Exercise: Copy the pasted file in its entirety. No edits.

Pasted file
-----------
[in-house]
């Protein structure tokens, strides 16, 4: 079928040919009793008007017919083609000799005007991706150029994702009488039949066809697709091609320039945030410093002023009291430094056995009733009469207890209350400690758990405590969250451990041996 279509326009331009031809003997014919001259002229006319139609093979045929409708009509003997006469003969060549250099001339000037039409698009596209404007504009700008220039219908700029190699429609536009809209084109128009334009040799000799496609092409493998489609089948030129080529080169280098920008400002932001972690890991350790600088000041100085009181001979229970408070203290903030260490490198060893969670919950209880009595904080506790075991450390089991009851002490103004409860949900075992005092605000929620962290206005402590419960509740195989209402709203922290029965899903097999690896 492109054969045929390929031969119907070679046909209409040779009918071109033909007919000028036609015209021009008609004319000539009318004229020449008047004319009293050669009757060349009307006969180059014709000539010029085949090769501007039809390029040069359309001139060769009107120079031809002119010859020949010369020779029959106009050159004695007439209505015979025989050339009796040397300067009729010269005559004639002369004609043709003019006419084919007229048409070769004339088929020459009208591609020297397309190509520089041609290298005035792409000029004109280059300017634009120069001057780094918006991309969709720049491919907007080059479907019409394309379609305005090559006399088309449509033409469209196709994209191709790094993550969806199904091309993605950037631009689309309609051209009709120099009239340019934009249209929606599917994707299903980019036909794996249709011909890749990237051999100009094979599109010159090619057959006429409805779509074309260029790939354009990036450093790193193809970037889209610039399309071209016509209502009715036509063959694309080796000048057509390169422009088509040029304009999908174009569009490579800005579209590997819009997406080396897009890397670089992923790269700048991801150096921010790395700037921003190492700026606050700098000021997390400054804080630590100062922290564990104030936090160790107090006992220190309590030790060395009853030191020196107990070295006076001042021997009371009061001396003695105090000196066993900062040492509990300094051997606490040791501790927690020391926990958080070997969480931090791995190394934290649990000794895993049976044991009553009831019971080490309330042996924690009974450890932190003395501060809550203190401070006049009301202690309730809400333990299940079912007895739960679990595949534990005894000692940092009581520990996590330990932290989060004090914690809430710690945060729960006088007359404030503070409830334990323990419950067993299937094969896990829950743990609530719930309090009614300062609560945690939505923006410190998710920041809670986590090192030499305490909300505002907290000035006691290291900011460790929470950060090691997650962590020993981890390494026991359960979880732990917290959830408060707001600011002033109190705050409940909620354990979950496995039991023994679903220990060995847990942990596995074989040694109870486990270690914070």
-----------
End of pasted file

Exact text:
[in-house]
């Protein structure tokens, strides 16, 4: 079928040919009793008007017919083609000799005007991706150029994702009488039949066809697709091609320039945030410093002023009291430094056995009733009469207890209350400690758990405590969250451990041996 279509326009331009031809003997014919001259002229006319139609093979045929409708009509003997006469003969060549250099001339000037039409698009596209404007504009700008220039219908700029190699429609536009809209084109128009334009040799000799496609092409493998489609089948030129080529080169280098920008400002932001972690890991350790600088000041100085009181001979229970408070203290903030260490490198060893969670919950209880009595904080506790075991450390089991009851002490103004409860949900075992005092605000929620962290206005402590419960509740195989209402709203922290029965899903097999690896 492109054969045929390929031969119907070679046909209409040779009918071109033909007919000028036609015209021009008609004319000539009318004229020449008047004319009293050669009757060349009307006969180059014709000539010029085949090769501007039809390029040069359309001139060769009107120079031809002119010859020949010369020779029959106009050159004695007439209505015979025989050339009796040397300067009729010269005559004639002369004609043709003019006419084919007229048409070769004339088929020459009208591609020297397309190509520089041609290298005035792409000029004109280059300017634009120069001057780094918006991309969709720049491919907007080059479907019409394309379609305005090559006399088309449509033409469209196709994209191709790094993550969806199904091309993605950037631009689309309609051209009709120099009239340019934009249209929606599917994707299903980019036909794996249709011909890749990237051999100009094979599109010159090619057959006429409805779509074309260029790939354009990036450093790193193809970037889209610039399309071209016509209502009715036509063959694309080796000048057509390169422009088509040029304009999908174009569009490579800005579209590997819009997406080396897009890397670089992923790269700048991801150096921010790395700037921003190492700026606050700098000021997390400054804080630590100062922290564990104030936090160790107090006992220190309590030790060395009853030191020196107990070295006076001042021997009371009061001396003695105090000196066993900062040492509990300094051997606490040791501790927690020391926990958080070997969480931090791995190394934290649990000794895993049976044991009553009831019971080490309330042996924690009974450890932190003395501060809550203190401070006049009301202690309730809400333990299940079912007895739960679990595949534990005894000692940092009581520990996590330990932290989060004090914690809430710690945060729960006088007359404030503070409830334990323990419950067993299937094969896990829950743990609530719930309090009614300062609560945690939505923006410190998710920041809670986590090192030499305490909300505002907290000035006691290291900011460790929470950060090691997650962590020993981890390494026991359960979880732990917290959830408060707001600011002033109190705050409940909620354990979950496995039991023994679903220990060995847990942990596995074989040694109870486990270690914070």